Her busy schedule has proved challenging.
‘It’s good, but it’s hard, too. Going to school and going to work is a lot different for me.
‘It’s a really good programme and a lot different from being in high school. There you are pampered, you are told what to do. Being here opens you up and prepares you for university. You do things on your own,’ she said.
Lynn Watson-Robinson, financial controller at KPMG, has been impressed by Paige.
‘Paige is doing excellently. She is a very conscientious individual and for her age exercises great judgment,’ she said.
Mrs. Watson-Robinson also worked with Jeremy Ebanks and said both students exhibited a skill level much higher than she expected.
‘I’m very impressed with both of them and that speaks well of the programme,’ she said.
Terri Whittaker, 18, is taking a certificate in hospitality studies and worked at the Department of Tourism.
She plans to pursue an associate degree in multimedia and web design and then a bachelor’s degree in marketing.
Terri worked in the marketing department at DoT and helped to plan visits for hotel inspectors, which involved putting together menus for meals, setting up tours of various attractions and generally making lots of phone calls, she explained.
Terri also helped to organise the Cayman Jazz Fest, held in December 2005.
That job involved site visits to ensure the stage and tents were properly set up and coordinating the local bands.
‘During the performance, I had to stand by the door to seat VIPs. They said I should smile and be nice,’ she said.
Her work placement has had immediate benefits.
‘I learned to be a lot friendlier. I had a bad attitude before, I didn’t smile a lot, I kept to myself and was quiet,’ she said.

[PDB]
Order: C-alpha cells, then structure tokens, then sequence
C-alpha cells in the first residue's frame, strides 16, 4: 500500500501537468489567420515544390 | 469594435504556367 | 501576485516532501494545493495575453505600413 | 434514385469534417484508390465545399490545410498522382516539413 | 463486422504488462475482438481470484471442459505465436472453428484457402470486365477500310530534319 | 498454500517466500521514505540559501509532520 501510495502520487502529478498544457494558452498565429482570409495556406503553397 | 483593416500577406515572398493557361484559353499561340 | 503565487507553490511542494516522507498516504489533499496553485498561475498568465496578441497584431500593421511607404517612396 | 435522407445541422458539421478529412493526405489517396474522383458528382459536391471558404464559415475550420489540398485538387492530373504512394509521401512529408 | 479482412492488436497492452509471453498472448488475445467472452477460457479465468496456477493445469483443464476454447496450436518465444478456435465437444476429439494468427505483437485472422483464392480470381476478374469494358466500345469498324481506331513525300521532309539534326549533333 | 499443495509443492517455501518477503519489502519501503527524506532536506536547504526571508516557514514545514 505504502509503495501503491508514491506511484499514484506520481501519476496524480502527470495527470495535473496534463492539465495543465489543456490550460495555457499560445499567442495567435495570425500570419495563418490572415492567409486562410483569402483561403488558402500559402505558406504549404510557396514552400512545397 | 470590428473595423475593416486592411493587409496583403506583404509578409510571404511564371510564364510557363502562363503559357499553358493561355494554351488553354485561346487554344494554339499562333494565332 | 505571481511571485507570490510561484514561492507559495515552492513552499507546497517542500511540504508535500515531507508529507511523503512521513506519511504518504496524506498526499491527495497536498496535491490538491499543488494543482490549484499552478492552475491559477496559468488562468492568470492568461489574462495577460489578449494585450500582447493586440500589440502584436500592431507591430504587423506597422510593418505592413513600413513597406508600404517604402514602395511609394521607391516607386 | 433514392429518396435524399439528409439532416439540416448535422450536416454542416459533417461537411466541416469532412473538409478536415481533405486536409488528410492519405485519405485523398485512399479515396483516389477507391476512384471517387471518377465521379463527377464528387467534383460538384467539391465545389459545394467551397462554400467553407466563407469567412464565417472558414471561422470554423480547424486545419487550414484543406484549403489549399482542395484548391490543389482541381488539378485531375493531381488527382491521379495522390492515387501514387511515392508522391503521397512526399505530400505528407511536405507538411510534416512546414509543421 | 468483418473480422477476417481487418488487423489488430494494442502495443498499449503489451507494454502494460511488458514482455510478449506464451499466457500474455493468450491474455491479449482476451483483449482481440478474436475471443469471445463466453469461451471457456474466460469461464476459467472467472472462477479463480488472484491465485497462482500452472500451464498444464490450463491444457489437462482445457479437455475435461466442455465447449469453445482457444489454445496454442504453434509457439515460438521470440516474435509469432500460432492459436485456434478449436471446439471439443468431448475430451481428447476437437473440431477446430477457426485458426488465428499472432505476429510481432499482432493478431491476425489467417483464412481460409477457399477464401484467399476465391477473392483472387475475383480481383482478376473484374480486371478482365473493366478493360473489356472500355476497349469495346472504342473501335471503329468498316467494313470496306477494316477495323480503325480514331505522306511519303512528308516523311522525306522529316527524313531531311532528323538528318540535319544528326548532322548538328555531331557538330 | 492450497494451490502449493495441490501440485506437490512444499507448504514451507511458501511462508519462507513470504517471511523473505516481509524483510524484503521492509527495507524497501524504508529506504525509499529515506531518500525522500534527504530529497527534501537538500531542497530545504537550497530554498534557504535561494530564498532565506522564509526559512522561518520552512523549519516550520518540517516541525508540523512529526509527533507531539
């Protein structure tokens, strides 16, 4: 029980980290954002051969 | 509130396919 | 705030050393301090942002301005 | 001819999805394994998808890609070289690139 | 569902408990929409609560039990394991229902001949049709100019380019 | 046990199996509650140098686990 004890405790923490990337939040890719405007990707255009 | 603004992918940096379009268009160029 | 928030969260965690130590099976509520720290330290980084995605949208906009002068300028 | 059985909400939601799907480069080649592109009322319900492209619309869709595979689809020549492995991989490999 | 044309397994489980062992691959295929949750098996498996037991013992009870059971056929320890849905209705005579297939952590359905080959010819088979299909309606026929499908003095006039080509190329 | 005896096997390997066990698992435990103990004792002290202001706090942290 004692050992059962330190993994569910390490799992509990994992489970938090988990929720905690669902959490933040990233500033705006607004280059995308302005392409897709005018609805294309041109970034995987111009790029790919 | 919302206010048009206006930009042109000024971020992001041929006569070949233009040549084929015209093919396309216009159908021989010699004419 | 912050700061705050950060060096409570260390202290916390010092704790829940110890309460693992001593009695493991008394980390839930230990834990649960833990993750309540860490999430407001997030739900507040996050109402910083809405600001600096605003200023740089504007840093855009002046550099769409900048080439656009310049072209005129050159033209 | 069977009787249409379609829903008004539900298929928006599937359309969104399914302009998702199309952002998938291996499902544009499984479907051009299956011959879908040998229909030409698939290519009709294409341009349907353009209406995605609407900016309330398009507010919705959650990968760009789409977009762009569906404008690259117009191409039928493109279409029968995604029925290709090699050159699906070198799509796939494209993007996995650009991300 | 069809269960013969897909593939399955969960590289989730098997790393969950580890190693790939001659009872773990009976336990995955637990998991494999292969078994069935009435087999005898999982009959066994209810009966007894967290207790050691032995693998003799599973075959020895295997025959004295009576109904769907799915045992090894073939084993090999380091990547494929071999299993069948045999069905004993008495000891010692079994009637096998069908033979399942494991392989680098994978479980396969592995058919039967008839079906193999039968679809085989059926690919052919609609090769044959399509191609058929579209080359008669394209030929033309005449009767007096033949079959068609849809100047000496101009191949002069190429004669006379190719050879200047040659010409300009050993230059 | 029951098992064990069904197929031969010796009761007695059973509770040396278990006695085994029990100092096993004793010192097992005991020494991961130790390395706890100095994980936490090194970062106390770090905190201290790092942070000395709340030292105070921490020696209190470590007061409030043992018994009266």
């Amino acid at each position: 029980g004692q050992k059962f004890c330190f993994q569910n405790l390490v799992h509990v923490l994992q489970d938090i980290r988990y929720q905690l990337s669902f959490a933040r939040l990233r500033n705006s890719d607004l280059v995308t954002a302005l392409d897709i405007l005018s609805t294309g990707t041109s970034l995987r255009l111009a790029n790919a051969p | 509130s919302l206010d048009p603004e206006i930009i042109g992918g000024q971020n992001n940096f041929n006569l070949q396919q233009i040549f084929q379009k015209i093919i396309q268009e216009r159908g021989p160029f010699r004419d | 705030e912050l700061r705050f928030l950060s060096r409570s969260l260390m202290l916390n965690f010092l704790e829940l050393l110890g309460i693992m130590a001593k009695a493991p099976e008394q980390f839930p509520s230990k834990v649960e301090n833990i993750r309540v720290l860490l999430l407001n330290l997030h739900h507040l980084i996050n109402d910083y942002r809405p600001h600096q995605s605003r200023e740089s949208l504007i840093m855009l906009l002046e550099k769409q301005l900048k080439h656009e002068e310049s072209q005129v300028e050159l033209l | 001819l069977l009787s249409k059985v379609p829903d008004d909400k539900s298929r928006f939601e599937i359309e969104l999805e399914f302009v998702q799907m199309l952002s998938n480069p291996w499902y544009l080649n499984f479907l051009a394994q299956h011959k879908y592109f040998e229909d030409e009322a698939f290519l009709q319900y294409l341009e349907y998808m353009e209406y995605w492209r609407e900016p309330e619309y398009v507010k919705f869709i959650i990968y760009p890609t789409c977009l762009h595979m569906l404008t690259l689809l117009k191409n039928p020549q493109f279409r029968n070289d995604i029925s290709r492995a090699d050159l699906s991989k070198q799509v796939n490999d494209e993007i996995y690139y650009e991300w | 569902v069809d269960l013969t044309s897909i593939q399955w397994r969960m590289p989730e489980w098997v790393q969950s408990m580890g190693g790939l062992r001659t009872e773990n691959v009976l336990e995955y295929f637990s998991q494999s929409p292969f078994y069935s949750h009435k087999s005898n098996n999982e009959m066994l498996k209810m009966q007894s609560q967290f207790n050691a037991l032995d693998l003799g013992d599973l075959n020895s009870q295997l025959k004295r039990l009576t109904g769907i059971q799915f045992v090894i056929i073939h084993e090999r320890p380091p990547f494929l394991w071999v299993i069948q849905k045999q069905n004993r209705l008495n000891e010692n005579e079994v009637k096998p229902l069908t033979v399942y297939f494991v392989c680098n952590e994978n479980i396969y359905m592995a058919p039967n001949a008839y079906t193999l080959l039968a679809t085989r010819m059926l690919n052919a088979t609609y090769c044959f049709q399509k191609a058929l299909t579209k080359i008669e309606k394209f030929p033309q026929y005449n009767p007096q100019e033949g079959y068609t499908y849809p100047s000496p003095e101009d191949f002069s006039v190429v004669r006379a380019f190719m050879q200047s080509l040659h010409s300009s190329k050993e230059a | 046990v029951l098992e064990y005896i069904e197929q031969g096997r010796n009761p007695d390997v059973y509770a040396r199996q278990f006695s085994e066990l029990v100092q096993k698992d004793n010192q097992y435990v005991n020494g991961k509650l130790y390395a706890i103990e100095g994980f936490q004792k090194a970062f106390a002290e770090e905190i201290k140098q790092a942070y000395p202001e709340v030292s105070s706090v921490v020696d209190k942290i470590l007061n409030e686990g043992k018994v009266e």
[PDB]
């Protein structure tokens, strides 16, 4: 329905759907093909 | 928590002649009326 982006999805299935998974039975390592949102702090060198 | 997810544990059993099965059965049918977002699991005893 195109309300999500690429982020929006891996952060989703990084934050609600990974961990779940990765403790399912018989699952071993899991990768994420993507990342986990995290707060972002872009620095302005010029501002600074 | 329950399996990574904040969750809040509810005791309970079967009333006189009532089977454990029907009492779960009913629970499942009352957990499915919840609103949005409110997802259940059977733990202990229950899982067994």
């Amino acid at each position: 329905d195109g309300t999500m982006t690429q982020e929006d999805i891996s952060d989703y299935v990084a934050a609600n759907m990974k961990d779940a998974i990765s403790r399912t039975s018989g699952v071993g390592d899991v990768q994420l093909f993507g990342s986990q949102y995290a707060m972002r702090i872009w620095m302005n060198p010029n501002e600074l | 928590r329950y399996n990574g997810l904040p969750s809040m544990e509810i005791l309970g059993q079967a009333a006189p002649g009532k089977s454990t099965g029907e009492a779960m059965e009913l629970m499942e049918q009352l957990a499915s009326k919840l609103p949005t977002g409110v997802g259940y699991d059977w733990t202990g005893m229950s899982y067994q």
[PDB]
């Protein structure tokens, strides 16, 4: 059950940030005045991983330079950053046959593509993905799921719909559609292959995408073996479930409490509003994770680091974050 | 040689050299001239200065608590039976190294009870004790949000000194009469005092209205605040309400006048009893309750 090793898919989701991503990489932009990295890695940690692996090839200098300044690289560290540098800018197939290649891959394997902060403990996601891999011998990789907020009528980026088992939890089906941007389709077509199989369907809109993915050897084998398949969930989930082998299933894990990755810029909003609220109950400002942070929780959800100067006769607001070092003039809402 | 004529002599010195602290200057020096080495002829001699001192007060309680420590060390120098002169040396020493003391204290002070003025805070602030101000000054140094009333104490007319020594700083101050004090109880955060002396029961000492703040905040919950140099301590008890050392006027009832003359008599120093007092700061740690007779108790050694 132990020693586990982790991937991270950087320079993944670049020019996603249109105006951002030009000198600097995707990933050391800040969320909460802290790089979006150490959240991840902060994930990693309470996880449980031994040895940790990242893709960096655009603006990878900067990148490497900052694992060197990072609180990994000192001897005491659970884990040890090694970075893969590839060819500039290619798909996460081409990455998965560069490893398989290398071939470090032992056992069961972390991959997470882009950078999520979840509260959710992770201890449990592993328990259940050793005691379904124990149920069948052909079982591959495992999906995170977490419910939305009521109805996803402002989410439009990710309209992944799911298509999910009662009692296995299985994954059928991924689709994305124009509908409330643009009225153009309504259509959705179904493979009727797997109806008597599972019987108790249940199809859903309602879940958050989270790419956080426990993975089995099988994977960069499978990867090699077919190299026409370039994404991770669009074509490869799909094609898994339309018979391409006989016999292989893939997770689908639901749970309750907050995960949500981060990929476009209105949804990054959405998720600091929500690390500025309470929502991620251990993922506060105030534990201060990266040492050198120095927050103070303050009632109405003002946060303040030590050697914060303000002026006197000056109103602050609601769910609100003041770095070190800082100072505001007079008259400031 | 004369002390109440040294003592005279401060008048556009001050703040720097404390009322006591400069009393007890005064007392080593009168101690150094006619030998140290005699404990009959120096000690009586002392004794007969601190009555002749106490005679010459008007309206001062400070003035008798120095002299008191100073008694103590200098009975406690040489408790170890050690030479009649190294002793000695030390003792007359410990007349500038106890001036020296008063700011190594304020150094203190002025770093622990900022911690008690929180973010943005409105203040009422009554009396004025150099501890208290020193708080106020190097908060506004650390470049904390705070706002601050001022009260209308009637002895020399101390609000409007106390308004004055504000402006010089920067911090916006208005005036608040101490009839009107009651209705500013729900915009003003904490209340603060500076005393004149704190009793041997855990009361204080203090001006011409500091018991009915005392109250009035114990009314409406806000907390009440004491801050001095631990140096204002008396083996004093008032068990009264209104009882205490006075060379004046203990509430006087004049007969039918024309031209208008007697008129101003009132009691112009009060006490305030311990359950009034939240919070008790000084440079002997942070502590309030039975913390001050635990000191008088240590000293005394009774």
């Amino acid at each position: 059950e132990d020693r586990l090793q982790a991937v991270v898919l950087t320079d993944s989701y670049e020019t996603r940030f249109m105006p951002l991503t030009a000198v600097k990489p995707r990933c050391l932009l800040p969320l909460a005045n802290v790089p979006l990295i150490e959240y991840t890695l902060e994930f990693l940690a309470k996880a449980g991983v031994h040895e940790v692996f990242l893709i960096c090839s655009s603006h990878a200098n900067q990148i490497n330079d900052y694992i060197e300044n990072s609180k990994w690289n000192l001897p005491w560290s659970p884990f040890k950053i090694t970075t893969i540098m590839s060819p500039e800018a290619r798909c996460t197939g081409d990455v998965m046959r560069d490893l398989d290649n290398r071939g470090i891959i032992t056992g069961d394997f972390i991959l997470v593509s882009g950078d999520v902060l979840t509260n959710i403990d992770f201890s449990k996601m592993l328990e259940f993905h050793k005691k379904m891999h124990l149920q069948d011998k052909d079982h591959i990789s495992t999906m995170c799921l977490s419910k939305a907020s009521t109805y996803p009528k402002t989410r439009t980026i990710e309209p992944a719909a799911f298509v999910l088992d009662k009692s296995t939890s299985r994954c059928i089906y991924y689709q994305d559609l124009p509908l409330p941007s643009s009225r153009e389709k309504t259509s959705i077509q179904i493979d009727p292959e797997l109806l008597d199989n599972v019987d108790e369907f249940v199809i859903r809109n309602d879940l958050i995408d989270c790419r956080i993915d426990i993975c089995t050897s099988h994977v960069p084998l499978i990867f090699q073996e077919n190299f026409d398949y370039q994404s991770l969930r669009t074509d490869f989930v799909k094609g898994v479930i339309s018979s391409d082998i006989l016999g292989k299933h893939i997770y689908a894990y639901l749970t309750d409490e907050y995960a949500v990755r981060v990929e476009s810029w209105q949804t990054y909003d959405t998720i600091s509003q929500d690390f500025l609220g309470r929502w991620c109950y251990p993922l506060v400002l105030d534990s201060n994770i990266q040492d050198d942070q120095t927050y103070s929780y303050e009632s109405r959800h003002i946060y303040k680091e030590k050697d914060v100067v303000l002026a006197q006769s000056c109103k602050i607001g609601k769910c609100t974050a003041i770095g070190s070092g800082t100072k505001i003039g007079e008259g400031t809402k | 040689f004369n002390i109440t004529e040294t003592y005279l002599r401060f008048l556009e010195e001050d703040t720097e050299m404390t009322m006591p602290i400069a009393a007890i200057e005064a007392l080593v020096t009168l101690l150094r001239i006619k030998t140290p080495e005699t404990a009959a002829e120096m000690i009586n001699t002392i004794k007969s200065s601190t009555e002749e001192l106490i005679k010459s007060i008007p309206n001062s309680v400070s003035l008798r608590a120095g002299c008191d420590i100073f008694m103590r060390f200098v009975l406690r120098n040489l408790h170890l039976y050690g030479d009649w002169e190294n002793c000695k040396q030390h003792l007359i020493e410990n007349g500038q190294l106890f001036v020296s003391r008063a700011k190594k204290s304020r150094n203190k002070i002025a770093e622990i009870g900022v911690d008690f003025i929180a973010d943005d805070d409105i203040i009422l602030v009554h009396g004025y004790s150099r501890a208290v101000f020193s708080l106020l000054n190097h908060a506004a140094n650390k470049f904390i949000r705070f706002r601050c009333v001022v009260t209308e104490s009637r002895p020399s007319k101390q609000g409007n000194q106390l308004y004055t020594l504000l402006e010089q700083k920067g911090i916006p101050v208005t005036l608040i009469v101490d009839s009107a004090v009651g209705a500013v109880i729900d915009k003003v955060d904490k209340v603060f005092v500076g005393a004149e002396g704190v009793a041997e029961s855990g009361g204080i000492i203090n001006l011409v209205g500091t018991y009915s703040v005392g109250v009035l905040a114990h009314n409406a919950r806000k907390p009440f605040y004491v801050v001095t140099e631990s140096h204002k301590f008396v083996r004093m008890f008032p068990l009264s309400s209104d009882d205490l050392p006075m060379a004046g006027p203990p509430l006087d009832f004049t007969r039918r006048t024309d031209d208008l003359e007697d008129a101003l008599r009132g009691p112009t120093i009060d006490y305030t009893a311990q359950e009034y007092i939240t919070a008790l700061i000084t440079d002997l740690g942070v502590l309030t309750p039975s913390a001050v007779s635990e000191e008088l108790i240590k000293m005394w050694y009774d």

Patrice Donalds, tourism training and development coordinator at DoT, supervised Terri.
‘Terri got her feet wet with coordination activities for Jazz Fest 2005. As a result, Terri has a whole new perspective and respect for the varied and challenging tasks that event planning requires.
‘The marketing team was impressed with how well Terri performed the tasks assigned and was pleased that she completed them extremely well,’ she said.
LaToya Holness, 18, is studying computer applications for her certificate.
She has always enjoyed working with computers and is using her skills at the Cayman Islands Monetary Authority.
‘I am creating ID cards on the computer and have created a manual for using a scanner. They wanted a much easier one for people to use.
‘People don’t even use the one that came with the scanner; they use mine. I’m very proud of that.
‘I’ve also learned to make a cross straight circuit which can be used to connect a phone to the wall and to connect the computer to the internet. I do a little bit of everything there,’ she said.
LaToya has found the whole experience worthwhile.
‘I thought being at work and at school would be very hectic but it wasn’t like that. I really enjoyed it.
‘I’m looking forward to next year at CIMA. My supervisor said I have a great opportunity to work there,’ she said.
Information systems manager Rodney Ebanks spoke of LaToya’s efforts at CIMA.
‘Latoya came to us with very useful information technology knowledge. We found her to be a valuable resource in assisting us with various projects within our IT unit.
‘I was quite impressed with her level of professionalism, not just in getting the job done, but also in taking the initiative to come and ask what else she could assist with whenever she completed what was assigned. It was a very successful match for us. Our unit would be happy to have her back,’ he said.
CIMA human resources manager Deborah Musson finds the certificate programme worthwhile.
‘We are very happy with the UCCI internship programme. The placements help us to understand what resources are potentially out there, what the local talent pool is like and the type of skills they are developing. At the same time we can help the college by giving feedback on what skills and qualities we need, as members of the marketplace,’ she said.
Eventually, Latoya plans to attend the New England Institute of Technology to study computer designing or computer systems.